Book Review:Mr Lear: A Life Of Art And Nonsense by Jenny Uglow (Faber, £25)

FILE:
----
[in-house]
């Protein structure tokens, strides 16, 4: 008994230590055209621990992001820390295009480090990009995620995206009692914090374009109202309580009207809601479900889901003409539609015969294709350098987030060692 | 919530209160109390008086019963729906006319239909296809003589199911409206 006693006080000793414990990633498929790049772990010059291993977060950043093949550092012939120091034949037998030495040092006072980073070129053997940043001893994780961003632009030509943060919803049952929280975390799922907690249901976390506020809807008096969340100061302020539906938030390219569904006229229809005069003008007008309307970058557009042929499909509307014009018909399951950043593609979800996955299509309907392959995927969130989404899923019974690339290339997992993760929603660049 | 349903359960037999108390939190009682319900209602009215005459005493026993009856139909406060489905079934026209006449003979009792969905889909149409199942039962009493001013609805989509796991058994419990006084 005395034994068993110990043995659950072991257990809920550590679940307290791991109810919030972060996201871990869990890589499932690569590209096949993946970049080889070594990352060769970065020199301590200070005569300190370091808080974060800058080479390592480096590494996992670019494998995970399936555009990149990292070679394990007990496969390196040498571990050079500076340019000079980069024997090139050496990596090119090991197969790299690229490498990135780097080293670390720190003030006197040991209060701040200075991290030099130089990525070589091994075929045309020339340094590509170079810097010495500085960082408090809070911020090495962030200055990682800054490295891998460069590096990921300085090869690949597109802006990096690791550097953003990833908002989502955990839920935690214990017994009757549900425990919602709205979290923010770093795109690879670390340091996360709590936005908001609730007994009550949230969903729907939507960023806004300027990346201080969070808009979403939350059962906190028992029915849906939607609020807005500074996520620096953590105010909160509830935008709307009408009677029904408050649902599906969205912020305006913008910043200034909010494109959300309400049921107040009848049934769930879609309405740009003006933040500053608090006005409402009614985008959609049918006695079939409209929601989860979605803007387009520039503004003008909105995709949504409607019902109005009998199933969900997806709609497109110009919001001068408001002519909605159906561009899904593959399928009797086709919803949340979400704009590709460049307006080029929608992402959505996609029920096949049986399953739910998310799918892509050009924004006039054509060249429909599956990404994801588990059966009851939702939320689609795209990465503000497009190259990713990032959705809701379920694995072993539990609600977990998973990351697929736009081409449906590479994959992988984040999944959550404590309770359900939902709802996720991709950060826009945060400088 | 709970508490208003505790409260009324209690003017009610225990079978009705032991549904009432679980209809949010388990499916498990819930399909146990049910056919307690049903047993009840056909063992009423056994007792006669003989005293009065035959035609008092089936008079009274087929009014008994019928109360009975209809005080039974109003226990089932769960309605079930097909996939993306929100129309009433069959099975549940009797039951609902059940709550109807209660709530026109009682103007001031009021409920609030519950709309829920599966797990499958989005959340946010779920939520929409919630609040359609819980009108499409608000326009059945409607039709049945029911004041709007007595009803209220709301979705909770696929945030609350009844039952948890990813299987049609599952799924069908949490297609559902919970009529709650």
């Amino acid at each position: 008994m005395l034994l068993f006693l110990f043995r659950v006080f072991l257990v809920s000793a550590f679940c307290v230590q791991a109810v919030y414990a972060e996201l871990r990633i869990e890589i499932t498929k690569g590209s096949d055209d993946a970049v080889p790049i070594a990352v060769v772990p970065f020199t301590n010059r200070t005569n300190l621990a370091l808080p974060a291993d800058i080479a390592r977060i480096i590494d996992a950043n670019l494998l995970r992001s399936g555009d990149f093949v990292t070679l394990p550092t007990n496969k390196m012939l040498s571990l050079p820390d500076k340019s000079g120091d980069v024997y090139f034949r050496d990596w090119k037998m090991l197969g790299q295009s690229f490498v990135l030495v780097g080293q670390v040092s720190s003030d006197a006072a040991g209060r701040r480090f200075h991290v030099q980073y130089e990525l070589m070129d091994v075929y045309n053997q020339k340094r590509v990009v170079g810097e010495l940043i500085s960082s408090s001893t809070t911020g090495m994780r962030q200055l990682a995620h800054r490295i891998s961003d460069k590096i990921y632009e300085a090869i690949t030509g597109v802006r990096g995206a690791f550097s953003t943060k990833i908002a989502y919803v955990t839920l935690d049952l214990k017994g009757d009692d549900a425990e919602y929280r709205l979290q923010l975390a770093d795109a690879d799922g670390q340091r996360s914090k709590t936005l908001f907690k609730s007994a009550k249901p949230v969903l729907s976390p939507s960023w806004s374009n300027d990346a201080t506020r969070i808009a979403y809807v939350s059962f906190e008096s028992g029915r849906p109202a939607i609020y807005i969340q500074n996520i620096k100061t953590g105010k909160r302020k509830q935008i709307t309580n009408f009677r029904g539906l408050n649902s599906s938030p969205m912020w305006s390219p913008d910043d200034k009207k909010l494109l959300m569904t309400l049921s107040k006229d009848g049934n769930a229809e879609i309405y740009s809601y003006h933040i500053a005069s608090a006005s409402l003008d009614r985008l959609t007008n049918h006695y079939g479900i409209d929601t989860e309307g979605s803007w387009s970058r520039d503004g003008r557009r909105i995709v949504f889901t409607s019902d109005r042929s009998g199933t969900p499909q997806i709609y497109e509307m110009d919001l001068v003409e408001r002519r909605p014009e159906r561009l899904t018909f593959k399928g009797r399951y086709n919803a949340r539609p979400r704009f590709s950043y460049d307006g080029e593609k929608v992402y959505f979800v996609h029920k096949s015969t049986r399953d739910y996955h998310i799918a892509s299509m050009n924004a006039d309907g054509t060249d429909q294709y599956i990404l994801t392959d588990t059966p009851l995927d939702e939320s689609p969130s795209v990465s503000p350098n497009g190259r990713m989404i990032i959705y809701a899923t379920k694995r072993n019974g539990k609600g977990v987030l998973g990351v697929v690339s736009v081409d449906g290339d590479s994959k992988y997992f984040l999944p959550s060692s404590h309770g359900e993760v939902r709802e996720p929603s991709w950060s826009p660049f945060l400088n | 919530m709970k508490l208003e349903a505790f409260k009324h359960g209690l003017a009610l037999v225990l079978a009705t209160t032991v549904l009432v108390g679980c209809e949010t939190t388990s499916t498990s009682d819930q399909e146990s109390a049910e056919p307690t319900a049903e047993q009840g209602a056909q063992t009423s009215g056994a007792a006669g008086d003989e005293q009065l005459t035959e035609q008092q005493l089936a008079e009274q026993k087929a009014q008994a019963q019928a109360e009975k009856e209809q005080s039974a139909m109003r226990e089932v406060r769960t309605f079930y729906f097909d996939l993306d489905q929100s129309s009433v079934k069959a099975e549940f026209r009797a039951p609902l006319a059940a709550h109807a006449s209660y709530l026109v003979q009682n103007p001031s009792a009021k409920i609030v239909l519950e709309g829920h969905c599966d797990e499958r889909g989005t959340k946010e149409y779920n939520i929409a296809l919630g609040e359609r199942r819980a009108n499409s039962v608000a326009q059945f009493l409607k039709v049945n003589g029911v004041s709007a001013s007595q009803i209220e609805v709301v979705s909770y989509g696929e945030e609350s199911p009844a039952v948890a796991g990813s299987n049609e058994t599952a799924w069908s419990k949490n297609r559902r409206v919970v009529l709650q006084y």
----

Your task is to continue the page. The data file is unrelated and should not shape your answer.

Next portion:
(3) View gallery Mr Lear: A Life Of Art And Nonsense by Jenny Uglow (Faber, £25) AT 3.40pm on December 18 1867, in Cannes, Edward Lear walked to the house of his English friends the Symonds to present to their daughter Janet one of his “nonsenses” – in this case a picture poem about a bizarre sea voyage which, as always, indulged his long-standing love of wordplay and fantasy, animals and birds. He noted the time and date in his diary. We don’t know what Janet made of The Owl And The Pussycat, with its talk of moonlight and five pound notes and eating quince slices from a runcible spoon. But generations of children since have enjoyed the poem, and its proliferation and influence (not to mention its odd, unsettling imagery) have made it the best known work by Lear, the so-called “nonsense poet”, and put him into the pantheon of children’s literary greats alongside such names as Lewis Carroll and AA Milne. Jenny Uglow’s biography of Lear is weighty in every sense (not much under 2kg on my kitchen scales) and beautifully and lavishly illustrated. But the second part of her title is telling because Uglow does as […]

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